Military reforms 1861-1881 (More Main Changes: (Officer training was…
Military reforms 1861-1881
Reforms were undertaken by Dmitri Milyutin over 20 years.
All social classes were liable for military service at the age of 21. One quarter were chosen by lot to serve. This could be avoided if there were medical problems, or it could be deffered for students to complete their studies.
Standard length of military service now 15 years instead or previously being 25 years. 9 Years of the 15 would be spent in the reserves.
From 1862-1870 the reserves increased from 220,00 to over 550,000.
Administration of the army was improved into fifteen military districts with more autonomy for the district commanders.
More Main Changes:
Officer training was radically improved. Military colleges were established, admitting people from all classes.
Promotion was more open, including for lower classes.
Specialised officer schools for artilery and engineers.
Staff college established with high standards offering accelerated promotion for graduates.
More modern rifles and artillery were introduced but this was a slow process and technological progress in weaponry meant some weapons were superseeded before they were fully introduced.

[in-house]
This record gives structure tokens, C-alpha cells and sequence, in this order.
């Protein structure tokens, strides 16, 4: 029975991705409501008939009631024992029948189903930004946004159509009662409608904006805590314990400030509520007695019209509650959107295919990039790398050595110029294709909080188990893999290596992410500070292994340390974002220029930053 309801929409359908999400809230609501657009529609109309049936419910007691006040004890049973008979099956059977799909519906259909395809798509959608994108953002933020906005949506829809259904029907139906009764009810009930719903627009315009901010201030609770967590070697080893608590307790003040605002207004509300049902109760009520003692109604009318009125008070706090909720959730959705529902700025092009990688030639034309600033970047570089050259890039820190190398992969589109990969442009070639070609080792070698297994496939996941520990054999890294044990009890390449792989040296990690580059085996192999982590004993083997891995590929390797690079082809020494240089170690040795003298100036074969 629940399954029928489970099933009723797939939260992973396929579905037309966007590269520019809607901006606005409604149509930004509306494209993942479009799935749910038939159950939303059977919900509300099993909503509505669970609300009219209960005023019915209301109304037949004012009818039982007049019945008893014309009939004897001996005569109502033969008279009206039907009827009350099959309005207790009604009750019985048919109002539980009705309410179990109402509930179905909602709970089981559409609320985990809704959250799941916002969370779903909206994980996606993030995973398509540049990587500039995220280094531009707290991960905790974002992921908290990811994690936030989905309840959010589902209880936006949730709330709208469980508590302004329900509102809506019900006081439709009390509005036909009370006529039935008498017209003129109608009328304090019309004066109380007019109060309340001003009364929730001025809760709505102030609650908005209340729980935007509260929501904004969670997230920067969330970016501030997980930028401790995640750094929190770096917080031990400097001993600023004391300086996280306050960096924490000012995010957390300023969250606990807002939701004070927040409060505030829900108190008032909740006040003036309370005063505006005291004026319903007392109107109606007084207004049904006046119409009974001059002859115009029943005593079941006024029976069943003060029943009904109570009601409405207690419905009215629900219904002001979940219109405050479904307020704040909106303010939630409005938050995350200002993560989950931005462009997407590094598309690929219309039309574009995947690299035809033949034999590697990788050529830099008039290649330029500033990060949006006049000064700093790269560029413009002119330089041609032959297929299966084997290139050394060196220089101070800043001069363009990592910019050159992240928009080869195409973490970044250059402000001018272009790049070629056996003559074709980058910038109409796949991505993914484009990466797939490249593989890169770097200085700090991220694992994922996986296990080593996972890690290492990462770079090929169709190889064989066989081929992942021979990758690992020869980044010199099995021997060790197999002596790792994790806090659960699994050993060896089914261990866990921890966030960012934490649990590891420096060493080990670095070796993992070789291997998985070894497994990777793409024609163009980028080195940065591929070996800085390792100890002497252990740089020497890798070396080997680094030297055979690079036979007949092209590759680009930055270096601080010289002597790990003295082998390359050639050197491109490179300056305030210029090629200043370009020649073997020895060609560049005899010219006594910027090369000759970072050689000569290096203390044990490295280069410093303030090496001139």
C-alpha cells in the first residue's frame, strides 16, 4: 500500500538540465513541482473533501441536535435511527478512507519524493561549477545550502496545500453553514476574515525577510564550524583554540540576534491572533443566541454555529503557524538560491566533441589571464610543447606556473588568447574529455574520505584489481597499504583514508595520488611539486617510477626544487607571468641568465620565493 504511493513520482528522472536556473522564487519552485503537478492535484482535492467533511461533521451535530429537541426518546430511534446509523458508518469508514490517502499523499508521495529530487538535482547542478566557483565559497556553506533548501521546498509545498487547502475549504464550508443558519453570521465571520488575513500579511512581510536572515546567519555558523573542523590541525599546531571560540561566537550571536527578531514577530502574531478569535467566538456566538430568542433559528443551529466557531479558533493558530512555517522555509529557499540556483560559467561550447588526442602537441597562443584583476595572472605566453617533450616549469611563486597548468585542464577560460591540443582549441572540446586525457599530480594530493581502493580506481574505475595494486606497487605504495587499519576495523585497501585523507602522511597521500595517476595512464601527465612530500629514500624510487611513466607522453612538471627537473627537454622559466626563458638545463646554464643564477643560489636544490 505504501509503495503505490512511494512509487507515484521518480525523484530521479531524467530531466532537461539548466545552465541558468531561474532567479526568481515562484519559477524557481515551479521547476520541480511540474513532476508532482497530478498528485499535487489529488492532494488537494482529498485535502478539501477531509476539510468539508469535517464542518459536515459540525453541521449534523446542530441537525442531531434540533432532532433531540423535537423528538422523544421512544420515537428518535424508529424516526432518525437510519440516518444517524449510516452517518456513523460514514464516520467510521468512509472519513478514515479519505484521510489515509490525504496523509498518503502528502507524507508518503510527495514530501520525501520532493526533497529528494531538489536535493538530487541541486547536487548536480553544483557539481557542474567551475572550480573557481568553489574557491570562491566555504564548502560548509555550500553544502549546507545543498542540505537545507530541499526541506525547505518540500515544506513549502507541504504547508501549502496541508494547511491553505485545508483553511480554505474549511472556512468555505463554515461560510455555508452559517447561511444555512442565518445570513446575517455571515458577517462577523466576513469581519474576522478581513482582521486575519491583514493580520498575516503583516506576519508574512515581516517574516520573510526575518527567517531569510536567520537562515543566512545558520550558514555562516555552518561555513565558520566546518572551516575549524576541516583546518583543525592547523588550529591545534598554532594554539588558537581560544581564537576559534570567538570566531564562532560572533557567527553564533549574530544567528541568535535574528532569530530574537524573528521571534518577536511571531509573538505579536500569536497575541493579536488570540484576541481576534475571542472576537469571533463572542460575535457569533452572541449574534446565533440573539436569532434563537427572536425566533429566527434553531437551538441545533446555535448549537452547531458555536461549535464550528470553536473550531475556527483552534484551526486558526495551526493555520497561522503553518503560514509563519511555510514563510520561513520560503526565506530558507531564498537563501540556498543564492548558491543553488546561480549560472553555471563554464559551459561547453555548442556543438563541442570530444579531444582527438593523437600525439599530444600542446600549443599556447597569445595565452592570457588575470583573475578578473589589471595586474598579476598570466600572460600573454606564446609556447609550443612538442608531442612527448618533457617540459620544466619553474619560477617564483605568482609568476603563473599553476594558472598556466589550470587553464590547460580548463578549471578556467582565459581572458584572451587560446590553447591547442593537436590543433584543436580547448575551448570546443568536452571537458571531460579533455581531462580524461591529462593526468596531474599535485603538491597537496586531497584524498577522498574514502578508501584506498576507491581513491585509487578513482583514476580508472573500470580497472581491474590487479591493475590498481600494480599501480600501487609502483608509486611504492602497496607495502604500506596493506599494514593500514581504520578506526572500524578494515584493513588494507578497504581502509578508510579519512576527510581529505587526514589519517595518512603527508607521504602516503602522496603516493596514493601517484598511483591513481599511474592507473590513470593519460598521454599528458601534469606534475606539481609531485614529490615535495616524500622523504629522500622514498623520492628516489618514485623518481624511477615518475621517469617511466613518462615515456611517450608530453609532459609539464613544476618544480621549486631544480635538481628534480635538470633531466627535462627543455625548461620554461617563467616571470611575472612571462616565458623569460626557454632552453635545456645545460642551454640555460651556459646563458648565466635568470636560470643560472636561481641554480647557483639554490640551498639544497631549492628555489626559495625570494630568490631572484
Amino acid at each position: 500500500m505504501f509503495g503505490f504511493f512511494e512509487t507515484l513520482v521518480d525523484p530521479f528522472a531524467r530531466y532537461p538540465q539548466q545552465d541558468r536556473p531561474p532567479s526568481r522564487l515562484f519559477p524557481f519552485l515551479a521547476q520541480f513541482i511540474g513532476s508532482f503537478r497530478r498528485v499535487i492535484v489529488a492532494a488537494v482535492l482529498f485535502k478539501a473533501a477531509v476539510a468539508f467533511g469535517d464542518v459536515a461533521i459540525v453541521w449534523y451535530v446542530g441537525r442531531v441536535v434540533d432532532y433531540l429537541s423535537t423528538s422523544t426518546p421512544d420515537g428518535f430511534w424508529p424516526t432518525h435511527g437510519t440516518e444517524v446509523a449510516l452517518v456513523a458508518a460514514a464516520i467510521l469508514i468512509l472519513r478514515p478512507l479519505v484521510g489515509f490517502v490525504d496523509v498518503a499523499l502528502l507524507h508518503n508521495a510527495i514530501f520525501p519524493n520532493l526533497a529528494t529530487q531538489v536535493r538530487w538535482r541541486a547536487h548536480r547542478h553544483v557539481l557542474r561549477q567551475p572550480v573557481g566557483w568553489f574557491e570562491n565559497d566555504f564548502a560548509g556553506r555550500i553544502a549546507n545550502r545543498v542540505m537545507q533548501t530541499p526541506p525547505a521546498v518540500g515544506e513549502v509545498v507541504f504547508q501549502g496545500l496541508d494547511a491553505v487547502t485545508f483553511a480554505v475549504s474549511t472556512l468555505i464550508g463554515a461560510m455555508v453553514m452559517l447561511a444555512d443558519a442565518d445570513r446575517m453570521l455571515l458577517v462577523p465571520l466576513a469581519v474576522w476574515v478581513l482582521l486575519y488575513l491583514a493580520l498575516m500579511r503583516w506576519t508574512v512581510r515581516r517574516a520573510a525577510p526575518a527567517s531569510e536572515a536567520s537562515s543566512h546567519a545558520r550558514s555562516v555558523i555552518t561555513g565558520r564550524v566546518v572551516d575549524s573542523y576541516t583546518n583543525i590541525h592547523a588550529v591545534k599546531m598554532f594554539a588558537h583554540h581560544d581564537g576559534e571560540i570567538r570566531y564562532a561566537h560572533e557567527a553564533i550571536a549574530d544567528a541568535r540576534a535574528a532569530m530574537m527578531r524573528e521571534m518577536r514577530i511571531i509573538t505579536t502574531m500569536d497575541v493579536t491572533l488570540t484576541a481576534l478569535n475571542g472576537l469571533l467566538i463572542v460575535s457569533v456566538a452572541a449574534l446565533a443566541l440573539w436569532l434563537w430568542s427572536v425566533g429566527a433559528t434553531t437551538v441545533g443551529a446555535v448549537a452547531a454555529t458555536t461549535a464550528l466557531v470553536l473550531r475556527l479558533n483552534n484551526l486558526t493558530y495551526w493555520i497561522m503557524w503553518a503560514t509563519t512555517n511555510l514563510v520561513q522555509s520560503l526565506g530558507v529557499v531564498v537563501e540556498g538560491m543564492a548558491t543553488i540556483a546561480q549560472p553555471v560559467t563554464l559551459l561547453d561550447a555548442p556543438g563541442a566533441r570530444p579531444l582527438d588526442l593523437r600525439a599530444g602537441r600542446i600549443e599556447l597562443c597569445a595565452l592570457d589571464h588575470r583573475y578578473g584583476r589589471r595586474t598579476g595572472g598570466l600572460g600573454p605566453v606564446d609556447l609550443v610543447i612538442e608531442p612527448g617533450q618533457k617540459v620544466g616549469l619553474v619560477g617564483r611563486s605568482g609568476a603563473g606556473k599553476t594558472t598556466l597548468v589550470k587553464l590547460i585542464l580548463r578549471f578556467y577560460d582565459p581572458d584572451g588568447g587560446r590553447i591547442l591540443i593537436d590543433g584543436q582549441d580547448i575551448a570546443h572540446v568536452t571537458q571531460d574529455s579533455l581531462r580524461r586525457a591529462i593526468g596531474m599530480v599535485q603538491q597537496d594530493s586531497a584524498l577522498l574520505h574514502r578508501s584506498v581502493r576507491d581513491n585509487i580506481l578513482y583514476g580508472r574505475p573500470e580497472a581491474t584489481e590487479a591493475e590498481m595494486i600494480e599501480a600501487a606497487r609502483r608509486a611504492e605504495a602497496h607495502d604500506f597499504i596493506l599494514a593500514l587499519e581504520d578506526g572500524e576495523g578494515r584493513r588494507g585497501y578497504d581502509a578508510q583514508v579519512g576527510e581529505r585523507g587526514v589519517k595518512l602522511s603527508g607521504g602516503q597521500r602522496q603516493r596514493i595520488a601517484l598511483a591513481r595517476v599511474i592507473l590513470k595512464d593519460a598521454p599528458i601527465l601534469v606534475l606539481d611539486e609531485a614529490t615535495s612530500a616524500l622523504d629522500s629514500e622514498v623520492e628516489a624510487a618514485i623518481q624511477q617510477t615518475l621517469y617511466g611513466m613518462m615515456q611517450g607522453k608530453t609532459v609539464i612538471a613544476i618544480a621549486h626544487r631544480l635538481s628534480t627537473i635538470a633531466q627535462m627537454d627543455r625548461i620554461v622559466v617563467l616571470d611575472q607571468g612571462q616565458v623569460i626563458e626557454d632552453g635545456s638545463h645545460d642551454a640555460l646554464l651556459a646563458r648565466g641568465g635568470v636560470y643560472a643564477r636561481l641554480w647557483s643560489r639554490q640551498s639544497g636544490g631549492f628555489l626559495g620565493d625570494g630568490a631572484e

There was a reduction in offences that carried corporal punishment, and flogging was abolished.
Conditions improved for ordinary soldiers, they were now housed in barracks.
The army was now smaller/cheaper, and more professional. It was less brutal and less class-riden.
There was a significant government expenditure because of the smaller army, but they still had the trained reserve to call on.
There was still a high proportion of nobility among the officers.
Alexander III restricted the officer class to the nobility.
There was a tendancy to appoint untrained royal family members to superior roles, which they weren't trained or suited for.
The reforms were opposed by the nobility because they didn't want their sons mixing with the lower classes.
The army still relied on peasant conscripts who were illiterate and uneducated, hindering their training.